• The Agency will also maintain ongoing partnerships with key stakeholders within the region, including other federal departments, the provincial government, municipalities, official language minority communities and First Nations to support investments in public infrastructure priorities across all of Ontario. Additionally, the Agency will continue to deliver strategic projects of federal interest and other programming as required.
  • By convening key regional stakeholders, the Agency will encourage the development of better and more coordinated plans that will help to improve local, regional, provincial and national economic conditions. For example, hard hit areas will be a particular focus for the Agency in terms of creating partnerships and encouraging project proposals that can contribute to a sustained recovery in these communities.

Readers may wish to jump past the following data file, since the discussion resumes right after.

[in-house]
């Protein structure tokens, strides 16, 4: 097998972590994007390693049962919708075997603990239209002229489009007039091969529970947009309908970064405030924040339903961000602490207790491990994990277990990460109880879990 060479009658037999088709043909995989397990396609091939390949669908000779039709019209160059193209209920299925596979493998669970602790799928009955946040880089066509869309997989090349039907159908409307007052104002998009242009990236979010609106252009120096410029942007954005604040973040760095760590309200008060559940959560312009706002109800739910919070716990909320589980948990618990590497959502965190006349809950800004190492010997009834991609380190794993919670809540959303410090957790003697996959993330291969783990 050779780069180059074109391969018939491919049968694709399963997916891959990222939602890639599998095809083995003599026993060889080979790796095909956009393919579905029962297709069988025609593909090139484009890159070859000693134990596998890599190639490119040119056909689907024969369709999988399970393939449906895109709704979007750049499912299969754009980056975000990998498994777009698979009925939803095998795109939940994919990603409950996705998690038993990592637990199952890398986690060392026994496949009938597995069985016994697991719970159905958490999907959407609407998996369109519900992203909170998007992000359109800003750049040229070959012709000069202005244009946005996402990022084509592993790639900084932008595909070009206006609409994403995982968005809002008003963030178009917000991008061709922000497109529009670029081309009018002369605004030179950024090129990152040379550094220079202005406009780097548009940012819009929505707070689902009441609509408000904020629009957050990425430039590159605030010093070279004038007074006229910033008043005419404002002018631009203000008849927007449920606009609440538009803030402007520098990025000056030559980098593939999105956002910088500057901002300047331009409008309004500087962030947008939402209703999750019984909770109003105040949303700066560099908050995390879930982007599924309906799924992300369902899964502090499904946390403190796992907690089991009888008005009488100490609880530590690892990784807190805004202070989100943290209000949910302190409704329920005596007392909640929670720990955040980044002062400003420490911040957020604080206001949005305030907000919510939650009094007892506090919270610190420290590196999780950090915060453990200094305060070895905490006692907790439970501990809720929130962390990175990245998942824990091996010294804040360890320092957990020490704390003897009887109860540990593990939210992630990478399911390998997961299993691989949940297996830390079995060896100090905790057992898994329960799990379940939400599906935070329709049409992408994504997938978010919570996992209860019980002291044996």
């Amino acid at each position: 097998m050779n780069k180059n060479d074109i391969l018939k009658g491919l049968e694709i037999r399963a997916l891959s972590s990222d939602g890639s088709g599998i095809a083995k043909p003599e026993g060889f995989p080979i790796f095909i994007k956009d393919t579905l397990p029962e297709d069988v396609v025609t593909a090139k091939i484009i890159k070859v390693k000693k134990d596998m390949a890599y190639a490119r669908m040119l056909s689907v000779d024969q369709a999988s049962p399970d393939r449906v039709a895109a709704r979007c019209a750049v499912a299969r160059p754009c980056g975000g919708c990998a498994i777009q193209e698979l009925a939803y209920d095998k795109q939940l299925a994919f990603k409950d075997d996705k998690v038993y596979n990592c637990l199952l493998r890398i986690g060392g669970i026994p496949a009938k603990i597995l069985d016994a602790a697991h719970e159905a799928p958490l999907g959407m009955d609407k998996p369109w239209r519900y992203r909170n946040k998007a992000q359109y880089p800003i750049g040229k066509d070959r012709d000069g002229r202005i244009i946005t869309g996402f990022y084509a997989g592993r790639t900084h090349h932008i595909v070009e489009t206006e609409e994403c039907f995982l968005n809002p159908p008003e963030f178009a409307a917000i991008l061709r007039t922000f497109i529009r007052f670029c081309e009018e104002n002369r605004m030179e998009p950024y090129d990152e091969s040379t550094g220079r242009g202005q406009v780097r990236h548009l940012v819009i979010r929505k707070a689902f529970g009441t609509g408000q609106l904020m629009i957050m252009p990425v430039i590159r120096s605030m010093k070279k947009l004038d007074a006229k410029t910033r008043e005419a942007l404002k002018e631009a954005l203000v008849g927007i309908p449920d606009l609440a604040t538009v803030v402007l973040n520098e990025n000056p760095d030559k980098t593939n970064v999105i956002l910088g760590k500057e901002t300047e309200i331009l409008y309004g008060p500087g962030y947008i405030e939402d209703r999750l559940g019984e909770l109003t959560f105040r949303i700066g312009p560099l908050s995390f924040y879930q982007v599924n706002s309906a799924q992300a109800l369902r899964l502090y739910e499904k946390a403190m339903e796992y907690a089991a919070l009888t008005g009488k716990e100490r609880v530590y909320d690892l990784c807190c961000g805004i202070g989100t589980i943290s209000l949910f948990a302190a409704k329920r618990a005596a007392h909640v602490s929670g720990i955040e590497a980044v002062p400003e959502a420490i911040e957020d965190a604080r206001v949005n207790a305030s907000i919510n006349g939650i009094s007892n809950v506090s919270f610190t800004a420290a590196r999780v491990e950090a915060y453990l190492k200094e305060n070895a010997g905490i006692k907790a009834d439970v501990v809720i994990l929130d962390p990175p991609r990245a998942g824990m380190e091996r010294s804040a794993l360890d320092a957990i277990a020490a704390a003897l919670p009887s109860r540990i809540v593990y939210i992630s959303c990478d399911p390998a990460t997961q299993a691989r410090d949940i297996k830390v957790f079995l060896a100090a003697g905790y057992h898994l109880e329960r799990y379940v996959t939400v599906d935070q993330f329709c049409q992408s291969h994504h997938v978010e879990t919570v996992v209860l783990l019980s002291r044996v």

Organizational Priorities—Continuing to Strengthen our Internal Support Services
Priority Type Strategic Outcome and Program
Continuing to Strengthen our Internal Support Services New
  • Strategic Outcome: A competitive southern Ontario economy
  • Program 1.4 — Internal Services
Description

Why is this a priority?

  • Streamlining processes and finding efficiencies in back office functions is critical to FedDev Ontario's ability to provide continuous support for southern Ontario while maximizing resources.
  • With its renewed mandate and the launch of new programming, the Agency will need strong support from its internal services to facilitate and enable timely and effective program delivery and client service.

What are the plans for meeting this priority?

  • FedDev Ontario will look to leverage expertise across its internal support services and identify opportunities for collaboration and synergy to better integrate its activities.